WWE SmackDown: What Alberto Del Rio Must Do to Win over His Critics

Ryan DilbertWWE Lead WriterJuly 2, 2012

Photo from Reckless Dream Photography
Photo from Reckless Dream Photography

Judging by the championships and main-event opportunities WWE has already given Alberto Del Rio, they fully believe in his ability.  The fans haven't been as quick to get behind him.

It's clear that the former Lucha Libre star is talented, but Del Rio must improve his ring psychology in addition to expanding his villainy to begin drawing more genuine heat and garner respect.  He's currently too one-dimensional to satisfy wrestling's fickle fans.   

Del Rio can be a valuable asset to WWE, a throwback villain with smooth ring work and a lineage of wrestling greatness.

Despite this only being his third year in the WWE, many fans have had little patience with his development. Some of that is likely born from resentment from being force-fed the Mexican aristocrat. 

Unlike the painful flops in Tensai and Ryback, Del Rio will eventually win over his critics.  A few tweaks will change things dramatically for him and lead him to the kind of career WWE is hoping for him. 


Varied Strategy

As sound as working on his opponent's arm before going for the cross armbreaker is, it can't be the only strategy Del Rio employs.  Right now, watching him wrestle is predictable. 

There should be more times where he strays from arm-centric offense and focuses on other body parts.

Some matches should have him engage in a slugfest, he's fully capable of pulling that off.  His MMA background should be implemented more, having him deliver more punches and submissions.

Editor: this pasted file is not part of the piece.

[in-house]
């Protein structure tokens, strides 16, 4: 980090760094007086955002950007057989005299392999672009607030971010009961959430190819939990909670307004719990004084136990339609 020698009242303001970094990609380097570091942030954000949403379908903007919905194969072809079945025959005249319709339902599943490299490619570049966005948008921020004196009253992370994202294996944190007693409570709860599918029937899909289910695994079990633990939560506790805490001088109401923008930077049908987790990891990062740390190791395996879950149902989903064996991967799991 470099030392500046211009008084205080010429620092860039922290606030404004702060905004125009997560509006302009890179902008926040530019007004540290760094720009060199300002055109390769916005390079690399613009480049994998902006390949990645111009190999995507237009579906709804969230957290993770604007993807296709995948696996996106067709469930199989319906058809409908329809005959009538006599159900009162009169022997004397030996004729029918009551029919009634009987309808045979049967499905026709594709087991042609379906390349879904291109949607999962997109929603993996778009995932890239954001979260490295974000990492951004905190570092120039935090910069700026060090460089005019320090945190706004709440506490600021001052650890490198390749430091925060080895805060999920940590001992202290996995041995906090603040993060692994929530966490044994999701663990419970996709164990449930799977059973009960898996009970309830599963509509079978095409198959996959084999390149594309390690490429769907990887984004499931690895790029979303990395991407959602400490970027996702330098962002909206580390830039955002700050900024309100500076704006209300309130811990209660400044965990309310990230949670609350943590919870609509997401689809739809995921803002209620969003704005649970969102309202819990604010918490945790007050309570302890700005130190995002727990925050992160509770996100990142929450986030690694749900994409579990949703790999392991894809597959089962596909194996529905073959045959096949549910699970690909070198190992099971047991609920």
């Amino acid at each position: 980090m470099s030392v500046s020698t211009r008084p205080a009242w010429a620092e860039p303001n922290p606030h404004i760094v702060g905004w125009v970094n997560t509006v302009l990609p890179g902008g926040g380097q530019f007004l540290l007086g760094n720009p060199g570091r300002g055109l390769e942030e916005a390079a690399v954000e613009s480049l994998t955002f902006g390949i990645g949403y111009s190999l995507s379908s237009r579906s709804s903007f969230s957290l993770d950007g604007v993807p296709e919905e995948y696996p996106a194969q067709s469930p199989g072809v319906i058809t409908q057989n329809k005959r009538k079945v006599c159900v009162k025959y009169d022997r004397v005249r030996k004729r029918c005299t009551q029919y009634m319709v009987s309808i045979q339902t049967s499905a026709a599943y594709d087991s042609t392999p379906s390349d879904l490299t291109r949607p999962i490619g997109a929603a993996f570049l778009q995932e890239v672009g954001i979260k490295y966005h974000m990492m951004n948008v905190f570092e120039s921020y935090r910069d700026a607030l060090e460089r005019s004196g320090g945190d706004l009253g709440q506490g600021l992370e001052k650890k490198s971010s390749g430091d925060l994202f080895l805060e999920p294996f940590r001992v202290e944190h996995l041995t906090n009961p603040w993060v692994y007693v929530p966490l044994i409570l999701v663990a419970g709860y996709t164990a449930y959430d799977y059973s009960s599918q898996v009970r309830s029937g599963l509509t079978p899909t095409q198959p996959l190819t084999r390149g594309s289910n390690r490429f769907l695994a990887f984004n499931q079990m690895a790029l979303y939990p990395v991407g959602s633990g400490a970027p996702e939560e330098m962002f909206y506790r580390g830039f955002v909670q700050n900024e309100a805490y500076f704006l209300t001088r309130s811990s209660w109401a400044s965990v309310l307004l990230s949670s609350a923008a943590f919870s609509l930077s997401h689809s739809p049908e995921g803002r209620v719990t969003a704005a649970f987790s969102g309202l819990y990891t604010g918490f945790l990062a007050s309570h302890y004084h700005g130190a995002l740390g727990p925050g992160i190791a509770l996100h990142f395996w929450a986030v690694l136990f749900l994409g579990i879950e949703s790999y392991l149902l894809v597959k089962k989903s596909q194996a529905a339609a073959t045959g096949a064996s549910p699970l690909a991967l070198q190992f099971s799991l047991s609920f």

Del Rio cannot continue to produce cookie-cutter matches that follow the same pattern.  It takes away from the realism of the match. 

In an MMA fight, a fighter may lean heavily on one style, but will vary up their offense depending on their opponent and the situation at hand.  Del Rio has to do the same in WWE rings.   


Bigger Villain

In the era of little to no kayfabe, of fans picking apart the product via the Internet, a heel has their work cut out for them to get people truly angry with them.

Had Del Rio been around in the late '80 and early '90s, his current cowardly and arrogant character would likely have thrived.  Attacking defenseless wrestlers and not releasing his submission holds after the bell would be enough to draw out vicious boos.

WWE is going to need a bigger storyline in order to get Del Rio over as one of their major bad guys.

Perhaps he can instigate a corporate takeover and, while owning and running the WWE, he can book himself main-event slots and have rules changed in his favor.  This idea could have Del Rio be a fusion of Triple H and Edge in their most hated days.

Otherwise, Del Rio may head a stable.  Some of Ric Flair's most successful years as a heel came as the leader of the Four Horsemen. 

He could berate and belittle his stablemates and could pick on WWE's weakest members.  

Whatever WWE decides for him, it can't have him stand still.  With a creative storyline, Del Rio could be headed for a long heat-soaked career.  

Having him remain where he is will have fans grow increasingly tired of him.